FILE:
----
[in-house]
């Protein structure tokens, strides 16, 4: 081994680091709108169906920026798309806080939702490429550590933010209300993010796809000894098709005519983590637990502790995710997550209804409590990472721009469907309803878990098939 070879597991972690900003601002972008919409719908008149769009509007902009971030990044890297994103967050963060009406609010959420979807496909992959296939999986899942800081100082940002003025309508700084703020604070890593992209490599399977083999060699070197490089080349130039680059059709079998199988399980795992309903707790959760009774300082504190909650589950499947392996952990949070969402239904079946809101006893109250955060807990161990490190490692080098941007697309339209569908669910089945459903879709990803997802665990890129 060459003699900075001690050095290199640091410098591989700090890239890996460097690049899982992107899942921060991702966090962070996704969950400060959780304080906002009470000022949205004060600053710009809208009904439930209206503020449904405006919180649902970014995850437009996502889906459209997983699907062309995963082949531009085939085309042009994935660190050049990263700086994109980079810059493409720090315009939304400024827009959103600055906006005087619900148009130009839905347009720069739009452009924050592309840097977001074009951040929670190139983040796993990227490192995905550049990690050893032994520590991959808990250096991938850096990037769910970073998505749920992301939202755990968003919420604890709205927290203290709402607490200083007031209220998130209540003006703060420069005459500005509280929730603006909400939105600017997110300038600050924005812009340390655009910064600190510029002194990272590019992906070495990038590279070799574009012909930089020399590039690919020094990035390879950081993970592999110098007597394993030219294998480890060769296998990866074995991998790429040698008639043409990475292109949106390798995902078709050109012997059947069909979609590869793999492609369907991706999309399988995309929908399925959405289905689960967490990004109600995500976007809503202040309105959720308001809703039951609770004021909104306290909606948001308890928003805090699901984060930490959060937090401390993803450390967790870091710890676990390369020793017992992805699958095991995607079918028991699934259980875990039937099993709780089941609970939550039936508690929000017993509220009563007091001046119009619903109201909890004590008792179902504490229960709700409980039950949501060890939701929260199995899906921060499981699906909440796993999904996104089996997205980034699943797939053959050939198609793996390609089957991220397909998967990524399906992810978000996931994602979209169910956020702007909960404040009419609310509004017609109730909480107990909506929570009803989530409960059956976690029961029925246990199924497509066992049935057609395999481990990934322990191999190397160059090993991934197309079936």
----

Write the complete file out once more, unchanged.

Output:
[in-house]
């Protein structure tokens, strides 16, 4: 081994680091709108169906920026798309806080939702490429550590933010209300993010796809000894098709005519983590637990502790995710997550209804409590990472721009469907309803878990098939 070879597991972690900003601002972008919409719908008149769009509007902009971030990044890297994103967050963060009406609010959420979807496909992959296939999986899942800081100082940002003025309508700084703020604070890593992209490599399977083999060699070197490089080349130039680059059709079998199988399980795992309903707790959760009774300082504190909650589950499947392996952990949070969402239904079946809101006893109250955060807990161990490190490692080098941007697309339209569908669910089945459903879709990803997802665990890129 060459003699900075001690050095290199640091410098591989700090890239890996460097690049899982992107899942921060991702966090962070996704969950400060959780304080906002009470000022949205004060600053710009809208009904439930209206503020449904405006919180649902970014995850437009996502889906459209997983699907062309995963082949531009085939085309042009994935660190050049990263700086994109980079810059493409720090315009939304400024827009959103600055906006005087619900148009130009839905347009720069739009452009924050592309840097977001074009951040929670190139983040796993990227490192995905550049990690050893032994520590991959808990250096991938850096990037769910970073998505749920992301939202755990968003919420604890709205927290203290709402607490200083007031209220998130209540003006703060420069005459500005509280929730603006909400939105600017997110300038600050924005812009340390655009910064600190510029002194990272590019992906070495990038590279070799574009012909930089020399590039690919020094990035390879950081993970592999110098007597394993030219294998480890060769296998990866074995991998790429040698008639043409990475292109949106390798995902078709050109012997059947069909979609590869793999492609369907991706999309399988995309929908399925959405289905689960967490990004109600995500976007809503202040309105959720308001809703039951609770004021909104306290909606948001308890928003805090699901984060930490959060937090401390993803450390967790870091710890676990390369020793017992992805699958095991995607079918028991699934259980875990039937099993709780089941609970939550039936508690929000017993509220009563007091001046119009619903109201909890004590008792179902504490229960709700409980039950949501060890939701929260199995899906921060499981699906909440796993999904996104089996997205980034699943797939053959050939198609793996390609089957991220397909998967990524399906992810978000996931994602979209169910956020702007909960404040009419609310509004017609109730909480107990909506929570009803989530409960059956976690029961029925246990199924497509066992049935057609395999481990990934322990191999190397160059090993991934197309079936």